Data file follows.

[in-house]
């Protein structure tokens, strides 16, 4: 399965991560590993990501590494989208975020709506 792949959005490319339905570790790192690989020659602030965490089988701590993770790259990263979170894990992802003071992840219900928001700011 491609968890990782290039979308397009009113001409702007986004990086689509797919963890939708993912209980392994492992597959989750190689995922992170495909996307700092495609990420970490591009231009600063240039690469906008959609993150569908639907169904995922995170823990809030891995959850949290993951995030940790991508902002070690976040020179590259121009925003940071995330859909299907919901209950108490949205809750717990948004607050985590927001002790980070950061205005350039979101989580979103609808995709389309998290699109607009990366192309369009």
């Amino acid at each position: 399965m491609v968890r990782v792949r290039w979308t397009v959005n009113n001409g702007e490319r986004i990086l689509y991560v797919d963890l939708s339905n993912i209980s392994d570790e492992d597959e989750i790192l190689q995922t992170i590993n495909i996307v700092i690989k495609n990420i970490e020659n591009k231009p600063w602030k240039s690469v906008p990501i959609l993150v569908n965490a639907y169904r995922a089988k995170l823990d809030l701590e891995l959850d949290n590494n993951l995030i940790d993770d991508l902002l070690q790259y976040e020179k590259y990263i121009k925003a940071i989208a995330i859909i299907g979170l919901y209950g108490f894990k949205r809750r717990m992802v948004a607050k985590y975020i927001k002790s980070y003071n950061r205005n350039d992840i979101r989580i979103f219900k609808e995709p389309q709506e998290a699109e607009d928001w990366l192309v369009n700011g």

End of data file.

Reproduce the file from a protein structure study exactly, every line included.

[in-house]
């Protein structure tokens, strides 16, 4: 399965991560590993990501590494989208975020709506 792949959005490319339905570790790192690989020659602030965490089988701590993770790259990263979170894990992802003071992840219900928001700011 491609968890990782290039979308397009009113001409702007986004990086689509797919963890939708993912209980392994492992597959989750190689995922992170495909996307700092495609990420970490591009231009600063240039690469906008959609993150569908639907169904995922995170823990809030891995959850949290993951995030940790991508902002070690976040020179590259121009925003940071995330859909299907919901209950108490949205809750717990948004607050985590927001002790980070950061205005350039979101989580979103609808995709389309998290699109607009990366192309369009």
């Amino acid at each position: 399965m491609v968890r990782v792949r290039w979308t397009v959005n009113n001409g702007e490319r986004i990086l689509y991560v797919d963890l939708s339905n993912i209980s392994d570790e492992d597959e989750i790192l190689q995922t992170i590993n495909i996307v700092i690989k495609n990420i970490e020659n591009k231009p600063w602030k240039s690469v906008p990501i959609l993150v569908n965490a639907y169904r995922a089988k995170l823990d809030l701590e891995l959850d949290n590494n993951l995030i940790d993770d991508l902002l070690q790259y976040e020179k590259y990263i121009k925003a940071i989208a995330i859909i299907g979170l919901y209950g108490f894990k949205r809750r717990m992802v948004a607050k985590y975020i927001k002790s980070y003071n950061r205005n350039d992840i979101r989580i979103f219900k609808e995709p389309q709506e998290a699109e607009d928001w990366l192309v369009n700011g």